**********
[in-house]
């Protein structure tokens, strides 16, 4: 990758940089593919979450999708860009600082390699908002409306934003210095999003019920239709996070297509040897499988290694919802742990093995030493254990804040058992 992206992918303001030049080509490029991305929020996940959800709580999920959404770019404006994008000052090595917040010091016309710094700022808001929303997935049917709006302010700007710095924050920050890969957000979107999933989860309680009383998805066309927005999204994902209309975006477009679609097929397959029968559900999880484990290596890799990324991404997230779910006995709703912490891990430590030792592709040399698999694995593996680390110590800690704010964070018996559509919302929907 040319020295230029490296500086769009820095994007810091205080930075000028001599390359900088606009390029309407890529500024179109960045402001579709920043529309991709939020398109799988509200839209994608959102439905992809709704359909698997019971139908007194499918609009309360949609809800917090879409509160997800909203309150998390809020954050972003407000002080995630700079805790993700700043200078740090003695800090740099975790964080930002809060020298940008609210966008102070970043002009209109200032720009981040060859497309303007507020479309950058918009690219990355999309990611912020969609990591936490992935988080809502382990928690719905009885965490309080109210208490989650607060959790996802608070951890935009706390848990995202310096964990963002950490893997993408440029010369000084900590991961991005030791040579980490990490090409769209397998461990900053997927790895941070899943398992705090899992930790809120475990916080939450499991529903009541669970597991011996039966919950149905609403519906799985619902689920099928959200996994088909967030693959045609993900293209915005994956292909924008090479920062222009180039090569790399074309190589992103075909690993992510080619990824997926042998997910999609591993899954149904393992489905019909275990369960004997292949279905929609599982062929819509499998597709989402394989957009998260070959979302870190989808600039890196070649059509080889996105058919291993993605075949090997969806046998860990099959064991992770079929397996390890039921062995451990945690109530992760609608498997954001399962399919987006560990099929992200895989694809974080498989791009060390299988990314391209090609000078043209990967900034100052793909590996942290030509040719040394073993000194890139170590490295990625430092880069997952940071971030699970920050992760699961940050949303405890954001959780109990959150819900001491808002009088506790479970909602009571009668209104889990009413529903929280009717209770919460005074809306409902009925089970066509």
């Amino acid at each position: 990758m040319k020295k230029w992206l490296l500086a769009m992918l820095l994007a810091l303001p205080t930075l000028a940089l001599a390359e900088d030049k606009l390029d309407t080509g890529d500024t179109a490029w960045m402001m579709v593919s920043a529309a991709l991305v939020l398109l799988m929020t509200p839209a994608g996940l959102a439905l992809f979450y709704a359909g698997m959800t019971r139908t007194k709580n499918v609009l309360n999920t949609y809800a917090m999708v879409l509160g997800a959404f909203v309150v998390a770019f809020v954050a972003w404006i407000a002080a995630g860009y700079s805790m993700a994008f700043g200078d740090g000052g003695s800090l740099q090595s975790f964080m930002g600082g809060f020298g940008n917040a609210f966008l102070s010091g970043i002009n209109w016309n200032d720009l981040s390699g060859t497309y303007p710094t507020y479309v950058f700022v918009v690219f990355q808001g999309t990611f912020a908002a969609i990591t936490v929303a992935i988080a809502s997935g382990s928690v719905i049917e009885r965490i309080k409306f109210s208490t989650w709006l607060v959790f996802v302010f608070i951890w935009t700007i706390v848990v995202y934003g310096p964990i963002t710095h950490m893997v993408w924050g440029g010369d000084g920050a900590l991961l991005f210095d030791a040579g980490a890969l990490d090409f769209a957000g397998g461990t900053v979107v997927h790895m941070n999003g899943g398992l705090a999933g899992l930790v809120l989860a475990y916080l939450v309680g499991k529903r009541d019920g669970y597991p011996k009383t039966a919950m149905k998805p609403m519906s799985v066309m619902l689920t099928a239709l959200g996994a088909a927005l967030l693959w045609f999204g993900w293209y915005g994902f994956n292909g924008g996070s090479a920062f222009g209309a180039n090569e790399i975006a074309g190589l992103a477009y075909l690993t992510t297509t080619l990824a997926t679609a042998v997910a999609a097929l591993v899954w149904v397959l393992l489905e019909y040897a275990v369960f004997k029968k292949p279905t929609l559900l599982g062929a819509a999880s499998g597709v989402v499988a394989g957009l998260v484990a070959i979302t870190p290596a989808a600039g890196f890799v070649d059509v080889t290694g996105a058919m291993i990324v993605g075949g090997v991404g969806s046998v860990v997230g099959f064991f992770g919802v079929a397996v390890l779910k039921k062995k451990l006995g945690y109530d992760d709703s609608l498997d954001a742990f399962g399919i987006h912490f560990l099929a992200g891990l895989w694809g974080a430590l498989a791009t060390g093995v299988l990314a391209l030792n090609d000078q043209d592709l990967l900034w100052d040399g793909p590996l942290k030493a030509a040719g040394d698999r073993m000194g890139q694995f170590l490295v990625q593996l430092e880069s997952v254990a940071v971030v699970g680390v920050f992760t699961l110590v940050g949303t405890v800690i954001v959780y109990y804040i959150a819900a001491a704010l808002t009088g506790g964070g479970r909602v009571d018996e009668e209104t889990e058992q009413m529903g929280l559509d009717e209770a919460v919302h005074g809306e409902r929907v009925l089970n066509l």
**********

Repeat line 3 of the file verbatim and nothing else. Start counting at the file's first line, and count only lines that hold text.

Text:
């Amino acid at each position: 990758m040319k020295k230029w992206l490296l500086a769009m992918l820095l994007a810091l303001p205080t930075l000028a940089l001599a390359e900088d030049k606009l390029d309407t080509g890529d500024t179109a490029w960045m402001m579709v593919s920043a529309a991709l991305v939020l398109l799988m929020t509200p839209a994608g996940l959102a439905l992809f979450y709704a359909g698997m959800t019971r139908t007194k709580n499918v609009l309360n999920t949609y809800a917090m999708v879409l509160g997800a959404f909203v309150v998390a770019f809020v954050a972003w404006i407000a002080a995630g860009y700079s805790m993700a994008f700043g200078d740090g000052g003695s800090l740099q090595s975790f964080m930002g600082g809060f020298g940008n917040a609210f966008l102070s010091g970043i002009n209109w016309n200032d720009l981040s390699g060859t497309y303007p710094t507020y479309v950058f700022v918009v690219f990355q808001g999309t990611f912020a908002a969609i990591t936490v929303a992935i988080a809502s997935g382990s928690v719905i049917e009885r965490i309080k409306f109210s208490t989650w709006l607060v959790f996802v302010f608070i951890w935009t700007i706390v848990v995202y934003g310096p964990i963002t710095h950490m893997v993408w924050g440029g010369d000084g920050a900590l991961l991005f210095d030791a040579g980490a890969l990490d090409f769209a957000g397998g461990t900053v979107v997927h790895m941070n999003g899943g398992l705090a999933g899992l930790v809120l989860a475990y916080l939450v309680g499991k529903r009541d019920g669970y597991p011996k009383t039966a919950m149905k998805p609403m519906s799985v066309m619902l689920t099928a239709l959200g996994a088909a927005l967030l693959w045609f999204g993900w293209y915005g994902f994956n292909g924008g996070s090479a920062f222009g209309a180039n090569e790399i975006a074309g190589l992103a477009y075909l690993t992510t297509t080619l990824a997926t679609a042998v997910a999609a097929l591993v899954w149904v397959l393992l489905e019909y040897a275990v369960f004997k029968k292949p279905t929609l559900l599982g062929a819509a999880s499998g597709v989402v499988a394989g957009l998260v484990a070959i979302t870190p290596a989808a600039g890196f890799v070649d059509v080889t290694g996105a058919m291993i990324v993605g075949g090997v991404g969806s046998v860990v997230g099959f064991f992770g919802v079929a397996v390890l779910k039921k062995k451990l006995g945690y109530d992760d709703s609608l498997d954001a742990f399962g399919i987006h912490f560990l099929a992200g891990l895989w694809g974080a430590l498989a791009t060390g093995v299988l990314a391209l030792n090609d000078q043209d592709l990967l900034w100052d040399g793909p590996l942290k030493a030509a040719g040394d698999r073993m000194g890139q694995f170590l490295v990625q593996l430092e880069s997952v254990a940071v971030v699970g680390v920050f992760t699961l110590v940050g949303t405890v800690i954001v959780y109990y804040i959150a819900a001491a704010l808002t009088g506790g964070g479970r909602v009571d018996e009668e209104t889990e058992q009413m529903g929280l559509d009717e209770a919460v919302h005074g809306e409902r929907v009925l089970n066509l």